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Old 06-17-2012, 01:28 PM   #21
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Bill, what is it in quarts, I mean the flour?
8 cups (2 quarts) of flour yielded 3.3 pounds of bread
12.25 cups (3+ quarts) of flour should yield about 5 pounds of bread.
The machine is advertised as being capable or handling up to 16 cups of flour, but for my bread I have little hope of being able to process more than 12.5 cups of flour.
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Old 06-17-2012, 05:54 PM   #22
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So, they lied to us. Darn, I think I have one coming.
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Old 06-17-2012, 06:47 PM   #23
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So, they lied to us. Darn, I think I have one coming.
The 16 cup (4 Quart) flour capacity is probably for cake batter or American style white bread. Cake batters are generally more liquid than bread doughs. A 12.5 cup of flour bread dough is more than I can conveniently make by hand and six plus 3/4 pound loaves of bread is still a fair sized batch.
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Old 06-17-2012, 07:10 PM   #24
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The 16 cup (4 Quart) flour capacity is probably for cake batter or American style white bread. Cake batters are generally more liquid than bread doughs. A 12.5 cup of flour bread dough is more than I can conveniently make by hand and six plus 3/4 pound loaves of bread is still a fair sized batch.
On the brighter side the machine did not heat up (was barely warm to the touch) and the bowl and dough hook cleanup was easy; but I still had to do the final kneading by hand and my kneading board is a pain to clean, especially with the sticky dough that I produced in the KA.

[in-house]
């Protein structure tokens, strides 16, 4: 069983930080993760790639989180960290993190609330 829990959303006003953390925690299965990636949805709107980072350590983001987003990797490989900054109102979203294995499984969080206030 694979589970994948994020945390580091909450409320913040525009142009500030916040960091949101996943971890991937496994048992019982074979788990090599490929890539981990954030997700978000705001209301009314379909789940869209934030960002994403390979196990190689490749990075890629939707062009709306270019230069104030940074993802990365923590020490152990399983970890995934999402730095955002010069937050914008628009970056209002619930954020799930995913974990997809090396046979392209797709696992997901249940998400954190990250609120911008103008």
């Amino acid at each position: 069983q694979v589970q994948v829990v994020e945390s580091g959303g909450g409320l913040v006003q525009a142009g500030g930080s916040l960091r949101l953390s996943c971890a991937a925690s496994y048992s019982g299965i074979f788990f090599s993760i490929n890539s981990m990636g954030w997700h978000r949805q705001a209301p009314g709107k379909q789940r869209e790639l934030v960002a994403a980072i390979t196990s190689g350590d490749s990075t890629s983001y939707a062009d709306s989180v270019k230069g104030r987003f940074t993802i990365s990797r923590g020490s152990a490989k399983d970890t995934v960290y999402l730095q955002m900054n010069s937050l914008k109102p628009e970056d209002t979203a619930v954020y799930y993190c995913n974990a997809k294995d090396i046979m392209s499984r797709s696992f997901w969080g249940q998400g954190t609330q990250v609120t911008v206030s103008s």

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Old 06-18-2012, 01:19 AM   #25
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Did you buy this mixer primarily for bread dough? It sounds like you may have to live with smaller batches than you'd like. Too bad there isn't a way to beef up the motor and transmission for a little more torque.
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Old 06-18-2012, 07:32 AM   #26
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Did you buy this mixer primarily for bread dough? It sounds like you may have to live with smaller batches than you'd like. Too bad there isn't a way to beef up the motor and transmission for a little more torque.
Torque appears to be adequate. My counter and refrigerator space constraints were a consideration in selecting this machine. If the unit's base weighed an additional 10 pounds it would have less of a tendency to do the Shim Sham Shimmy. Guess I could always resort to casting a portland cement base to constrain the machine.
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Old 06-18-2012, 11:00 AM   #27
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Could take the base off, turn it upside-down and fill it with epoxy and buckshot. You would need to keep the screw holes accessible for re-assembly.
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Old 06-18-2012, 11:26 AM   #28
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Did you buy this mixer primarily for bread dough? It sounds like you may have to live with smaller batches than you'd like. Too bad there isn't a way to beef up the motor and transmission for a little more torque.
I heard that they made a tv show about a guy that does beef up motors.
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Old 06-18-2012, 11:45 AM   #29
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"More POWER!!!"...that guy?
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Old 06-18-2012, 01:07 PM   #30
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"More POWER!!!"...that guy?
Yes, I always wondered how famous tv people interacted on the internet and what kind of alias's they used, now I know "Gadzooks".
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